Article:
• Subjects with a history of a psychiatric disorder, under the care of a psychiatrist, or on medications for treatment of a psychiatric disorder will be excluded from study. Examples of psychiatric disorders to be excluded are: somatoform disorders, conversion disorders, currently under treatment for a major depression, or a history of schizophrenia or a bipolar disorder. However, a history of a previous episode of a minor reactive depression would not exclude a person from participation.
  • Although patients with neurological disorders are excluded, certain focal dystonias which occasionally occur simultaneously with spasmodic dysphonia, will not automatically exclude a patient from participating. The determination will be made at the discretion of the Laryngeal and Speech Section Team.
  • Although structural abnormalities of the larynx will cause a patient to be excluded, those that have had previous laryngeal surgery will not automatically be disqualified if they remain measurably symptomatic with their voice disorder. The determination will be made at the discretion of the Laryngeal and Speech Section Team.
  • Patients whose symptoms vary during their initial interview, and/or who report periods of symptom remission and are atypical of spasmodic dysphonia will not be included.
  • Patients with whispering aphonia or complete aphonia will not be included.
  • Patients with a constant voice quality abnormality will not be included.
  • Patients with muscular tension dysphonia will be included in a separate subject group and not included in spasmodic dysphonia.
  • Spasmodic dysphonia and muscular tension dysphonia are disorders of adult onset usually first occurring after 40 years of age, therefore, we do not plan to include children in this study.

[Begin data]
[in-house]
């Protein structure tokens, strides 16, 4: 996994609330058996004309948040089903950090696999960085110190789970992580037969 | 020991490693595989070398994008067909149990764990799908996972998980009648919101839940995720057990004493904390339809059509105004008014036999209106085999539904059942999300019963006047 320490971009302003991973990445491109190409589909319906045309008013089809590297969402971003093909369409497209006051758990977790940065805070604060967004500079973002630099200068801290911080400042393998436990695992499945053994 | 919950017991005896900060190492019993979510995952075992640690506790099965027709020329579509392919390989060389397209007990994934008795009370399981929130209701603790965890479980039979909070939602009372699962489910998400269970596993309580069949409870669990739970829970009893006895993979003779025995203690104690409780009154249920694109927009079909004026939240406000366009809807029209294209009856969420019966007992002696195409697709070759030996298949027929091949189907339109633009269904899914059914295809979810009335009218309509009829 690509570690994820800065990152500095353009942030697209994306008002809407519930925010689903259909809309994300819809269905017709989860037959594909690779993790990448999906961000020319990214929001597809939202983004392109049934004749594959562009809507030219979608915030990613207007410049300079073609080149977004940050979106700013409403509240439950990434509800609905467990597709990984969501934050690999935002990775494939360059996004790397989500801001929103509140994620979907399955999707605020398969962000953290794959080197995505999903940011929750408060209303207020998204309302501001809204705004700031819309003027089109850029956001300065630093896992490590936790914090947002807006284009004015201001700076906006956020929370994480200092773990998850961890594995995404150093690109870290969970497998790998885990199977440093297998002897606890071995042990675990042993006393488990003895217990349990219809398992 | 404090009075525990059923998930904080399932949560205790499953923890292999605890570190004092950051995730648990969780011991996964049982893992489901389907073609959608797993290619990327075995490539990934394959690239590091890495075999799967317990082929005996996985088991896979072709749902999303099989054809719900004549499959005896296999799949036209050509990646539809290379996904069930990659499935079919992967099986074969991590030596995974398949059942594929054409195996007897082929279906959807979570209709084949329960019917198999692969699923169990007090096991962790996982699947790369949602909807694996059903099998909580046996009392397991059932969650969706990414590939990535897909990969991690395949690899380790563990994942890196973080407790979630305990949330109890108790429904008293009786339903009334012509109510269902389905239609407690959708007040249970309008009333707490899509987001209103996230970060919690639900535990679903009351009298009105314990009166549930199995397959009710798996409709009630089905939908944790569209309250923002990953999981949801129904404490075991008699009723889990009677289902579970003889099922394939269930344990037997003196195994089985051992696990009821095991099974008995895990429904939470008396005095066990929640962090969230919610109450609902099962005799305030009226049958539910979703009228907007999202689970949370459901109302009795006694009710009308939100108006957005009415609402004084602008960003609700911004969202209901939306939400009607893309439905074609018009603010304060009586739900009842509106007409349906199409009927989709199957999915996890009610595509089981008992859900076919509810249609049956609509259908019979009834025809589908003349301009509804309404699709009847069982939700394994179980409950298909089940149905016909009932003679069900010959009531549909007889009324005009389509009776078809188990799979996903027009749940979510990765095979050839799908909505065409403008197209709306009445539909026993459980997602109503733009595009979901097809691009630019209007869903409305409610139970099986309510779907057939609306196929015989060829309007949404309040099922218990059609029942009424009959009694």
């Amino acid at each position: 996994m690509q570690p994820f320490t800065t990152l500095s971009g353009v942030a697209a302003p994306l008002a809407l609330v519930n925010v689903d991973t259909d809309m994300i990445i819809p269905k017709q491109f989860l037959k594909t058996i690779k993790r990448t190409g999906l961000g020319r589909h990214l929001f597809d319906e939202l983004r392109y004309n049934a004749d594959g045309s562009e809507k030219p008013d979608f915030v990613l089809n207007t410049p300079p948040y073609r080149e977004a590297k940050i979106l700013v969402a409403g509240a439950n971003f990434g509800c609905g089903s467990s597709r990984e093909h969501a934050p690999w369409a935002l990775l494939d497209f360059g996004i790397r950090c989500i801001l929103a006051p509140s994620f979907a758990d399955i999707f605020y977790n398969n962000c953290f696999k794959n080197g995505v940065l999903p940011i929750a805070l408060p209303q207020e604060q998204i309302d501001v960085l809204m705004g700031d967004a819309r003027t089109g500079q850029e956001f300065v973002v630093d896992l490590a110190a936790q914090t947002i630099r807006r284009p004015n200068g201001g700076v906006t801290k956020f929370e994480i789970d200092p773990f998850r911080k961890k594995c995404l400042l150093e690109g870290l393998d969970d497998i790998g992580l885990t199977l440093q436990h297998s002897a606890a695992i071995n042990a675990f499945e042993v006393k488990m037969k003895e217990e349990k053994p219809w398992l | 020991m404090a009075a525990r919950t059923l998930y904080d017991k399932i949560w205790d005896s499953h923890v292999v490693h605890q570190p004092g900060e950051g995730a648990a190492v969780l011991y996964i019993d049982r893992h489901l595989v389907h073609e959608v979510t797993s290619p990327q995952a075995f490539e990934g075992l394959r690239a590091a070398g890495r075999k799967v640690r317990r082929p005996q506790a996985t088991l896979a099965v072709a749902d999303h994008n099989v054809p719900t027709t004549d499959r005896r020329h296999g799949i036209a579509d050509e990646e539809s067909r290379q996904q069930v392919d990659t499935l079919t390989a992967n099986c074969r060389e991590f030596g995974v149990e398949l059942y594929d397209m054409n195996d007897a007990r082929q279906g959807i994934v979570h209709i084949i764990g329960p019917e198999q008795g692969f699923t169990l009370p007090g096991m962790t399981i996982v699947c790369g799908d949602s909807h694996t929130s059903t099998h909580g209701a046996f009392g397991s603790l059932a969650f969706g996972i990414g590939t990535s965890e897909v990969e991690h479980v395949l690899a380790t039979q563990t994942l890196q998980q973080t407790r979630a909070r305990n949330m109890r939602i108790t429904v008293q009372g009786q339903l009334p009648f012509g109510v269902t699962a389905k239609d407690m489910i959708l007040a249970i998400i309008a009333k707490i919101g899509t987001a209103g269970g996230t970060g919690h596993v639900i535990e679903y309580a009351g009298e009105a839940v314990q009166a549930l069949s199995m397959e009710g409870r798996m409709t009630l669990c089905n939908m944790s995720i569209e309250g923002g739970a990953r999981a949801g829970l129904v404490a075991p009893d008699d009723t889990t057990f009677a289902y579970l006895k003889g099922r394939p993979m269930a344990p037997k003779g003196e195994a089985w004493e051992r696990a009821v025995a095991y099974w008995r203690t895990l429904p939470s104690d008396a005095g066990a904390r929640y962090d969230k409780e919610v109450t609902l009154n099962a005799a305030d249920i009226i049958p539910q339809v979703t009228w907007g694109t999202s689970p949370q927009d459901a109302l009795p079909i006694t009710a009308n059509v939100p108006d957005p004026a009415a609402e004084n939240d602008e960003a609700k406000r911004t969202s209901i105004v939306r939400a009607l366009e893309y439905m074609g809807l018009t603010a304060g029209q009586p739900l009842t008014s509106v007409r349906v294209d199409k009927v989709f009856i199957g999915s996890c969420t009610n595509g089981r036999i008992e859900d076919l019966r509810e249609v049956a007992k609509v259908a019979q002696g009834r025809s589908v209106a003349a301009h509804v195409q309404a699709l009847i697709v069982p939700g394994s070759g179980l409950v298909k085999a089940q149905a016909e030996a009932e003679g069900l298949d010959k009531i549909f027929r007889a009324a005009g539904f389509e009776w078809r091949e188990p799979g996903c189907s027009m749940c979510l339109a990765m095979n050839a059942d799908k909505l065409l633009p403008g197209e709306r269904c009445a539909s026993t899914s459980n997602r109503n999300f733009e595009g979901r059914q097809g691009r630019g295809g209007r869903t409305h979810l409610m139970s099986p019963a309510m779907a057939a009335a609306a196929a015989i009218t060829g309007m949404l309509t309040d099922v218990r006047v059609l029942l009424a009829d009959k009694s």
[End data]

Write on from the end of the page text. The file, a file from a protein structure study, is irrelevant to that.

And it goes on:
INCLUSION CRITERIA - Patients with Adductor SD:

  • Intermittent strained hoarseness and uncontrolled voice breaks or changes in pitch during vowels in speech.
  • Symptoms most easily heard on vowels, liquids (r and l) or semivowel sounds (w and y).
  • Intermittent hyperadduction of the vocal folds interfering with air flow through the folds during vowels in speech, stopping vocal fold vibration, and resulting in voice interruptions or breaks. When the hyperadduction is less severe, voicing may become strained or a rapid change in pitch may occur. In the milder forms of the disorder, only intermittent irregular catches will be heard in the voice on a vowel every couple of sentences. In the moderate form, the voice is constantly breaking or bursting as the patient tries to force air through excessively tight vocal folds. The speech has intermittent hoarseness as well. In the most severe form, individuals have a constant strained hoarseness and reduced volume because very little air can be forced through the vocal folds. In such individuals voice may be heard only at the end of sentences as the vocal folds release at the end of speech phrases. The speech is excessively slow, tight and effortful.

INCLUSION CRITERIA - Patients with Abductor SD:

  • Prolonged vocal fold opening during voiceless consonants with excessive breathiness as individuals experience difficulties in closing the vocal folds to produce vowels following voiceless consonants (p, t, k, s, f, h, th). Sounds such as (s, h or k) when coming just before open vowels such as (ah and uh) as in home, coffee and puppy are usually most affected.